Abdulqadr Mumin, the leader of the small cadre of Islamic State fighters in the East African nation, defected from Shabaab late last year. He is said to kidnap and indoctrinate young Somali boys to bolster his ranks.
The Islamic State issued a “martyrdom” statement today for Abu Muhammad al Adnani, who was one of the group’s top leaders and spokesman. The Defense Department subsequently confirmed that Adnani was targeted in an airstrike, but added that his status was still being assessed. The Pentagon described Adnani as the “principal architect” of the Islamic State’s “external operations,” meaning the part of the organization devoted to planning attacks in the West and elsewhere abroad.
Abu Dher al Barmi, the former mufti of the Islamic Movement of Uzbekistan who defected in 2014, apologized for joining the Islamic State and encouraged others who joined the organization to leave it for other jihadist groups.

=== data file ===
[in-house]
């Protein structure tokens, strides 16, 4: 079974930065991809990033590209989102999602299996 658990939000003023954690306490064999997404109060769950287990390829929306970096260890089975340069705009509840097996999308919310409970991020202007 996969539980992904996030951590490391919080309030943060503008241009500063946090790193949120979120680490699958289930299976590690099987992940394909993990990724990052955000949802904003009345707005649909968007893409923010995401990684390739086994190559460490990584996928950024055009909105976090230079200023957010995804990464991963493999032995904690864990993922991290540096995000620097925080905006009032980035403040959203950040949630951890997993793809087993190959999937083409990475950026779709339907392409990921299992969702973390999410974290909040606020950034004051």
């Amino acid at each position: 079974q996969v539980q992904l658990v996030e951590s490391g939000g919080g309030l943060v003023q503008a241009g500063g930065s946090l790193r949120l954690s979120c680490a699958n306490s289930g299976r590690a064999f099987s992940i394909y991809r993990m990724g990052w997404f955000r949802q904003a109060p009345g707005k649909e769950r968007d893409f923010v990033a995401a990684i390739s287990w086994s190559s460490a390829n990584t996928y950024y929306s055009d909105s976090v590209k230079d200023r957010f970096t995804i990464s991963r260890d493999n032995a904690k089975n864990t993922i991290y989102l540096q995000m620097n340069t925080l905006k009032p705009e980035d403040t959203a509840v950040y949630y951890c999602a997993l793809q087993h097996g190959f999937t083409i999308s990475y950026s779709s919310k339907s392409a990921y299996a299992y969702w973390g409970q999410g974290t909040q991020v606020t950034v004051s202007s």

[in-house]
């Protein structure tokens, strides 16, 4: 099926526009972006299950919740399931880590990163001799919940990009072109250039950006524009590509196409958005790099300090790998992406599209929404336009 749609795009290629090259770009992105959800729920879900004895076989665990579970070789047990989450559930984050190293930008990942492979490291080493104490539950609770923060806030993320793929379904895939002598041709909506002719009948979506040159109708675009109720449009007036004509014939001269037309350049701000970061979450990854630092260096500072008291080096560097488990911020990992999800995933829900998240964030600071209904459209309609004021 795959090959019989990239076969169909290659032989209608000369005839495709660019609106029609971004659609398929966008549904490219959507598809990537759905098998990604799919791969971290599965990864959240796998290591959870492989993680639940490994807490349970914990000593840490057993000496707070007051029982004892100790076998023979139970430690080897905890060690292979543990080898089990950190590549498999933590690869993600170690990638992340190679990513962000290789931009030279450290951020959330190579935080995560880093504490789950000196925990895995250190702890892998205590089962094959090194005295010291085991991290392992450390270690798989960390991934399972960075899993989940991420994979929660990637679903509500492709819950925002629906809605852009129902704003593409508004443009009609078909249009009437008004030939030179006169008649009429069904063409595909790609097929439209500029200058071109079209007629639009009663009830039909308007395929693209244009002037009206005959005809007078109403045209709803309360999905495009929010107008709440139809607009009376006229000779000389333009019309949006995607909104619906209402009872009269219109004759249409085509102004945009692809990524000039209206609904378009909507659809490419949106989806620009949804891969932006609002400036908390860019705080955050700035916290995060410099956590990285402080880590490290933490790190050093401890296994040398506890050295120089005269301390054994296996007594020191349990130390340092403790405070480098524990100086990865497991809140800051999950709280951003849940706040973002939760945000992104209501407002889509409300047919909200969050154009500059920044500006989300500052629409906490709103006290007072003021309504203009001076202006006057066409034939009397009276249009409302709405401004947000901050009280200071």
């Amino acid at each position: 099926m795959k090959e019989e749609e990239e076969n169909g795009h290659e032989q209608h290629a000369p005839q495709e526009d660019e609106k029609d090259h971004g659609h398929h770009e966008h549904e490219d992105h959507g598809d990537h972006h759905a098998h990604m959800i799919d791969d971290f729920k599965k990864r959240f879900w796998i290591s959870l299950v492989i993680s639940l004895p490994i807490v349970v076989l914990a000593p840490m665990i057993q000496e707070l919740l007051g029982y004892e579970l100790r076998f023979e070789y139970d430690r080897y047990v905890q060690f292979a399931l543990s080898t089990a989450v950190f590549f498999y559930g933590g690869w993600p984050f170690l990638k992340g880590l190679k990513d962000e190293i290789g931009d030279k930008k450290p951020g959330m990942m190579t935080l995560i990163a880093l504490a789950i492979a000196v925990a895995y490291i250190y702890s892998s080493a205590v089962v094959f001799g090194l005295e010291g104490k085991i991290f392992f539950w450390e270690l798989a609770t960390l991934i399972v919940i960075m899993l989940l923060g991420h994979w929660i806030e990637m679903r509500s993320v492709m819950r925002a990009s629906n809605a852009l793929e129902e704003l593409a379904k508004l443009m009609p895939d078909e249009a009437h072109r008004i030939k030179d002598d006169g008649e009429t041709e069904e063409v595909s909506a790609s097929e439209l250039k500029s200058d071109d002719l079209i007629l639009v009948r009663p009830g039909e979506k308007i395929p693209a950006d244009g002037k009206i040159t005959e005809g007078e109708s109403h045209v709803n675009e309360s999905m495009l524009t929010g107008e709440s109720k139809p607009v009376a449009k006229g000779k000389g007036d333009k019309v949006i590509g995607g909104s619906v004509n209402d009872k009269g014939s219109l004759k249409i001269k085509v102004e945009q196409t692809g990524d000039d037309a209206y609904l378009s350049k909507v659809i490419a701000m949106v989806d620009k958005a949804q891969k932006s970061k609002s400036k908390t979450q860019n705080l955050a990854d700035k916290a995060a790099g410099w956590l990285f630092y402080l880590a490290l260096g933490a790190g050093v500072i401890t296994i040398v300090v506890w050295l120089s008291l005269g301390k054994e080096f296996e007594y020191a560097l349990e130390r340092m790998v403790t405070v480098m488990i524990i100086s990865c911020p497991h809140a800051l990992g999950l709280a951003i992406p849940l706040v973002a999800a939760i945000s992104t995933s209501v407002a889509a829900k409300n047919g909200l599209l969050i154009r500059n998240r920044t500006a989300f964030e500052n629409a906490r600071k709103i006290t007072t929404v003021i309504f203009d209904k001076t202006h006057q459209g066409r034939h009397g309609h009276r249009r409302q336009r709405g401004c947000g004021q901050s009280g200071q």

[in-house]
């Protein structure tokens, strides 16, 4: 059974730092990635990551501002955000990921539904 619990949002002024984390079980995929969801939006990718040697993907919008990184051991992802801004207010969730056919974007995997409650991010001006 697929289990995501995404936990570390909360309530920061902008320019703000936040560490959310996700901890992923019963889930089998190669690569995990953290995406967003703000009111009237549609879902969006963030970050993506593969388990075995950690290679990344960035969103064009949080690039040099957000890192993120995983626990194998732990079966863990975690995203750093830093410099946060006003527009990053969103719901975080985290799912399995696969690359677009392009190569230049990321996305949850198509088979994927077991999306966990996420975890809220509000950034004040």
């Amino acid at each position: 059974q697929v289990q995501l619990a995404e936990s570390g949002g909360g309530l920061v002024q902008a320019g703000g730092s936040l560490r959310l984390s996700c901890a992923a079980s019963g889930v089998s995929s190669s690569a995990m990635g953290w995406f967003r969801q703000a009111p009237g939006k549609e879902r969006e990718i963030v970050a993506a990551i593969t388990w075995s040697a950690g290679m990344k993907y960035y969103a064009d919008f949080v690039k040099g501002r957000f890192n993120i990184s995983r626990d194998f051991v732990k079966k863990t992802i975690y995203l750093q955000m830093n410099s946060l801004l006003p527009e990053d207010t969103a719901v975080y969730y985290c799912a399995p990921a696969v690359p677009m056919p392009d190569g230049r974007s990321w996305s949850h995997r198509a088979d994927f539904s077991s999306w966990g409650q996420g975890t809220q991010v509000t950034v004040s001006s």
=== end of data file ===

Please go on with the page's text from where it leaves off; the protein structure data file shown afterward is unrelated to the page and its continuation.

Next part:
Jaysh al Tahrir, a group that has received several US TOW anti-tank missiles in the past, fought with the Kurdish-led Syrian Democratic Forces (SDF) in northern Aleppo. The SDF is the main anti-Islamic State fighting force for the United States and has received considerable support from the West.
The US military continues to extol Afghan security forces as they continue to lose ground to the Taliban. In the last 24 hours, the district of Jani Khel in Paktia fell to the Taliban.
Above all, it was a message: a reminder of Ankara’s determination to limit US cooperation with the Kurds, Washington’s most effective partner against the Islamic State in Syria.
The US government has released an unclassified summary of Abu Zubaydah’s career. Some claim that Abu Zubaydah wasn’t really an al Qaeda member when he was detained in March 2002, but the newly released file alleges that he worked closely with multiple senior al Qaeda operatives and possibly had foreknowledge of the terror group’s three most successful attacks between August 1998 and September 2001.